Amygdala neurons increase as children become adults -- except in autism
In a striking new finding, researchers at the UC Davis MIND Institute found that typically-developing children gain more neurons in a region of the brain that governs social and emotional behavior, the amygdala, as they become adults. This phenomenon does not happen in people with autism spectrum disorder (ASD). Instead, children with ASD have too many neurons early on and then appear to lose those neurons as they become adults. The findings were published today in the journal Proceedings of the National Academy of Sciences (PNAS).
The amygdala is a small almond-shaped group of 13 regions (nuclei) that work as a danger detector in the brain to regulate anxiety and social interactions. Amygdala dysfunction has been linked to many psychiatric and neurodevelopmental disorders, including ASD, schizophrenia, bipolar disorder and depression.
"The amygdala is a unique brain structure in that it grows dramatically during adolescence, longer than other brain regions, as we become more socially and emotionally mature," said Cynthia Schumann, associate professor in the Department of Psychiatry and Behavioral Sciences at the UC Davis MIND Institute and senior author of the paper. "Any deviation from this normal path of development can profoundly influence human behavior." To understand what cellular factors underlie amygdala development, the team studied 52 postmortem human brains, both neurotypical and ASD, ranging from 2 to 48 years of age.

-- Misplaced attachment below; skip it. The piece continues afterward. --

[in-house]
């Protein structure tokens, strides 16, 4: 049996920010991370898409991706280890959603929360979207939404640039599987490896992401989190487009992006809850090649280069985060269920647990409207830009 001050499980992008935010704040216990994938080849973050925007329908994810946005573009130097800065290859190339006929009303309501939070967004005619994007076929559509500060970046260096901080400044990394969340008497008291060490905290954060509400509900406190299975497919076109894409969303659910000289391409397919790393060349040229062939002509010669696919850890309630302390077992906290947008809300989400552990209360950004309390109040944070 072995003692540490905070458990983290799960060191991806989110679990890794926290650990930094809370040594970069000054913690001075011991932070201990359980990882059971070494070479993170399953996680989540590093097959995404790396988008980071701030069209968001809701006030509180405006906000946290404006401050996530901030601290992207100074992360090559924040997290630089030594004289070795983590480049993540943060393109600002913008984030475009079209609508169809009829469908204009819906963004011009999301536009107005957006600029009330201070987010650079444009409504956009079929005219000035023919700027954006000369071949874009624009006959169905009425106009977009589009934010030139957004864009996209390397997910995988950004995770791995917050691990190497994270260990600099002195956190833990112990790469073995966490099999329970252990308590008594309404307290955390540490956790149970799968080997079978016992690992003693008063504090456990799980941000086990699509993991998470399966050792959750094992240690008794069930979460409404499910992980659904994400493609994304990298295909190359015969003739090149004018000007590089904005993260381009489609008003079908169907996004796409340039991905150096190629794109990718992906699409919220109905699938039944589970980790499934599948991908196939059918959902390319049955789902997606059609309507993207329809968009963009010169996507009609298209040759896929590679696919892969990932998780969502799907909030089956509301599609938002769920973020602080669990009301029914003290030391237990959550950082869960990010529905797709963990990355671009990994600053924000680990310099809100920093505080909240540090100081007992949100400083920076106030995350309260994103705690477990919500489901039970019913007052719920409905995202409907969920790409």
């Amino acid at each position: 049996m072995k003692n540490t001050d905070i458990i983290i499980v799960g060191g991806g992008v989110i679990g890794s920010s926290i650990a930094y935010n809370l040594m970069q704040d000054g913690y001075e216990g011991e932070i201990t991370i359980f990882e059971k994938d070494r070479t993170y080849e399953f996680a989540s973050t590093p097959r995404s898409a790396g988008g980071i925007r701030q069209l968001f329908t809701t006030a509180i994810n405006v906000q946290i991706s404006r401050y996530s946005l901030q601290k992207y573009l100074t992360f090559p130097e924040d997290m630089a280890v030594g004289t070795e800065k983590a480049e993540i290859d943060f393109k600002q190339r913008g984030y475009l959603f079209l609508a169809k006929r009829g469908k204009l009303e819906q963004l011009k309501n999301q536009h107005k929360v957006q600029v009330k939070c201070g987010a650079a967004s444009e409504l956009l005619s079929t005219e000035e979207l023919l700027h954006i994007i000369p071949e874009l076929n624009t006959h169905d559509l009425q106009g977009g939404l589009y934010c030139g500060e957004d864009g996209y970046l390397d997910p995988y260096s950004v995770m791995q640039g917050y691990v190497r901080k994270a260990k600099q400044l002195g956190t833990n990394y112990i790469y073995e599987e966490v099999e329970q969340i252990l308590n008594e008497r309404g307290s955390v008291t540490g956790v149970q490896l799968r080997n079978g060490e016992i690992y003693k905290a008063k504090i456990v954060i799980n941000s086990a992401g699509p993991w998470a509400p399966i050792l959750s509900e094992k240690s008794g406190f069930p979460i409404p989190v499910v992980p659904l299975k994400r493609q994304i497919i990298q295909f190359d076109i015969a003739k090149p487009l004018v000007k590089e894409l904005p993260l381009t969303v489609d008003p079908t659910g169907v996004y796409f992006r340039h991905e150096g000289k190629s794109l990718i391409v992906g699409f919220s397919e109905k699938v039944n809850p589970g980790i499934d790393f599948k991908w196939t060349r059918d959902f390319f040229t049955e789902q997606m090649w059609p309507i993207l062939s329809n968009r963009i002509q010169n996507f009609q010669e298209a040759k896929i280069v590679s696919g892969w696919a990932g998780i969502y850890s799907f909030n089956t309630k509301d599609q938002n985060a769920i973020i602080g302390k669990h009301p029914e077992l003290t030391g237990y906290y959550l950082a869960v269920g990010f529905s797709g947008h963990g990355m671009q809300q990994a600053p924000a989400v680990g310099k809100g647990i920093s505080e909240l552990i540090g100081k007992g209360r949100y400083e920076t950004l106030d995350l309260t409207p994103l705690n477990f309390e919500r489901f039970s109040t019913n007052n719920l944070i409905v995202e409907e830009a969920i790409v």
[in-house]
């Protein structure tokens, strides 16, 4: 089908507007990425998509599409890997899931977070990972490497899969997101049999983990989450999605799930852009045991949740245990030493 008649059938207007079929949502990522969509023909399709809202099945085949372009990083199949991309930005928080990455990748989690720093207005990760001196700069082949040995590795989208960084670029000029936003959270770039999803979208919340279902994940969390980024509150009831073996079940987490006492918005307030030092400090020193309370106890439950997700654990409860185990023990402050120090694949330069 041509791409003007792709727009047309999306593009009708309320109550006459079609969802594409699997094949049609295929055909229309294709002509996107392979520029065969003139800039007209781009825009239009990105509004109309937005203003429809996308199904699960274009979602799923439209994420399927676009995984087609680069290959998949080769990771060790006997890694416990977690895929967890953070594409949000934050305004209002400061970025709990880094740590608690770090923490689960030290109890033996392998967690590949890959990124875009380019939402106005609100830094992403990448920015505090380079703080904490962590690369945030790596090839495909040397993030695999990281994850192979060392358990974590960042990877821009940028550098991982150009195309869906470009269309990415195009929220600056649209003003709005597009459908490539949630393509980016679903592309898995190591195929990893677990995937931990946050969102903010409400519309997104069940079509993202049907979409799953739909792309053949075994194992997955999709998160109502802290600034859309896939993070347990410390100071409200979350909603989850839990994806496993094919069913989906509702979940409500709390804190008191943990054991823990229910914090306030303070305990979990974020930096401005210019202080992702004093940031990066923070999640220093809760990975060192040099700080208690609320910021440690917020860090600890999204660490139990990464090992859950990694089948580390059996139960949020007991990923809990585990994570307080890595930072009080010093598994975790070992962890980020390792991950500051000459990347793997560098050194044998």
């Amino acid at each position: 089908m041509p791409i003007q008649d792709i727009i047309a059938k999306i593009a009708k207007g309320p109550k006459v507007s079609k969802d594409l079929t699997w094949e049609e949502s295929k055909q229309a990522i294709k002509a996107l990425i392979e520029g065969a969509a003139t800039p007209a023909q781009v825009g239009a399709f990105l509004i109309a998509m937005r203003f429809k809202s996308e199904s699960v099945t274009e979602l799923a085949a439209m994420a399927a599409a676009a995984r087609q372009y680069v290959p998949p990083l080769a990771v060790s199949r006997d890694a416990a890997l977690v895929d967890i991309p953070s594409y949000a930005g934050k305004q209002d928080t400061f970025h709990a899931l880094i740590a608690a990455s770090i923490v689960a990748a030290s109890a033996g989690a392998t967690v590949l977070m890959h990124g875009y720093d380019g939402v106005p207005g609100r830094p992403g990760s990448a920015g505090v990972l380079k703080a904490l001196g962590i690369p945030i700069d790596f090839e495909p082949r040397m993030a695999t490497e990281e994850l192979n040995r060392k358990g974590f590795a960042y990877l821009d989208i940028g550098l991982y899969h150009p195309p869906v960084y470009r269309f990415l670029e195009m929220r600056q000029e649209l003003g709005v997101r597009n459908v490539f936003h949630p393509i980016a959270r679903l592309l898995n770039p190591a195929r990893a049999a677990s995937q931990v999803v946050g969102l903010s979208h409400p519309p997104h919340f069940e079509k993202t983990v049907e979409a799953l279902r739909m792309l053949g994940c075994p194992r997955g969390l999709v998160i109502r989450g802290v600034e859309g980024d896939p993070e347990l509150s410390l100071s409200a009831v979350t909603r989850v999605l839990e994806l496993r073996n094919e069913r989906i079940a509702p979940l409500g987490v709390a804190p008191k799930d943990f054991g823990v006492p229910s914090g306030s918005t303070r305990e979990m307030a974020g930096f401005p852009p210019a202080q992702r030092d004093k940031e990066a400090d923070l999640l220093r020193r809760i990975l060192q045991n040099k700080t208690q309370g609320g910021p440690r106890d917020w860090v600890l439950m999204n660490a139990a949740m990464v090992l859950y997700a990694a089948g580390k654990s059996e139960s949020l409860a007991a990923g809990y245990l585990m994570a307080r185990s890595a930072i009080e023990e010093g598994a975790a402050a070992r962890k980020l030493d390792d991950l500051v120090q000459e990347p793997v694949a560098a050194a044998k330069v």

"We were surprised to find that the number of neurons in one of the amygdala regions increased by more than 30% from childhood to adulthood in typically-developing individuals," said Schumann.
The picture was quite different in people with ASD. There were more neurons in young children with ASD, but as they got older, those numbers went down.
"We don't know if having too many amygdala neurons early in development in ASD is related to the apparent loss later on," said Schumann. "It's possible that having too many neurons early on could contribute to anxiety and challenges with social interactions. However, with time, that constant activity could wear on the system and lead to neuron loss."
Schumann and her team believe that if they can explain how the cells are changing throughout adolescence in the amygdala, it might be possible to intervene and treat symptoms such as anxiety that develop in people with autism and other neurodevelopmental and psychiatric disorders.
Other authors included Thomas A. Avino, Nicole Barger, Martha V. Vargas, Erin L. Carlson, David G. Amaral and Melissa D. Bauman.
Research reported in this publication was supported by the National Institute of Mental Health of the National Institutes of Health (R01MH097236).
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